In case you needed another reminder why Mike Sherman is no longer the Green Bay Packers' coach and general manager, his replacement at GM, Ted Thompson, provided one on Monday with the surprising release of punter B.J. Sander.
Well, maybe surprising isn't the right word. The third-round pick possessed the leg strength of a third-string punter. What was surprising, however, was the timing. And exactly what happened.
Let's go back to Saturday night's preseason game. In his only attempt, Sander's challenger, Jon Ryan, dropped a perfect snap in the end zone. He managed to get the ball off without disaster, but after that blunder, you'd figure the punting battle had gotten a whole lot tighter and Sander might be on the third of his nine lives.
Instead, two days later, Thompson cut Sander.
What a message. The Packers got rid of Sander and kept a guy who can't be counted on to catch the snap, much less consistently kick the ball 45 yards with reasonable hangtime.
So with Sander gone, and Donnell Washington cut before training camp and Joey Thomas sent packing early last season, Thompson has released all three of Sherman's third-round picks from the 2004 draft.
To review that dreadful draft:
The Packers sent their second-round pick to Jacksonville to get a third- and a fourth-round pick. The third-round pick was turned into cornerback Thomas.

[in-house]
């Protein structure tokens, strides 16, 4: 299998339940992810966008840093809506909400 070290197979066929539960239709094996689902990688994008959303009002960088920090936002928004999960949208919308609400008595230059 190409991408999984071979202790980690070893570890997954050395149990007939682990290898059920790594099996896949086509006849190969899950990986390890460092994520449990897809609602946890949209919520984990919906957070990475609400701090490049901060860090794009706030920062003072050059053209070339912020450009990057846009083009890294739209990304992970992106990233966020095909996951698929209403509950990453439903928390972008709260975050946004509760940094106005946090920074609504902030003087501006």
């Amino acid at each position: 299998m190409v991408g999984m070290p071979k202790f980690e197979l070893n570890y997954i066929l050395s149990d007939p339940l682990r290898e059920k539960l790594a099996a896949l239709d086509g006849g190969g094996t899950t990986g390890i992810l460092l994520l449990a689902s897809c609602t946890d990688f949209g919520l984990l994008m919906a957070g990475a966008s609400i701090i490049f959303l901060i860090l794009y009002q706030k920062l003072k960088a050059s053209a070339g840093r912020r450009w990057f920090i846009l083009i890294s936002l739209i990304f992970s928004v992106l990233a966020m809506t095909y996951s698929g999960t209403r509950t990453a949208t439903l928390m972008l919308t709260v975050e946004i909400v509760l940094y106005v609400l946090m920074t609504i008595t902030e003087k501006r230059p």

The Packers sent their original third- and fourth-round picks to Jacksonville to get defensive tackle Washington.
The Packers sent the fourth-round pick acquired in the first trade with Jacksonville and their fifth-rounder to move into the third round for Sander.
"I don't look at it as overly risky," Sherman told reporters who were second-guessing Sherman from the second he made the pick. "I look at it as risky if I didn't take him."
Couple those three picks with first-round selection Ahmad Carroll — along with the third- and fourth-round picks Sherman traded to land Kenny Peterson in 2003 — and those guys should be the core of this year's team.
It's a big reason why the Packers are in rebuilding mode today instead of challenging for, at the very worst, supremacy in the NFC North.
It's a big reason why Mike Sherman lost his dream job in Green Bay.
Lawrence is a regular contributor to PackerReport.com. Send comments to firstname.lastname@example.org.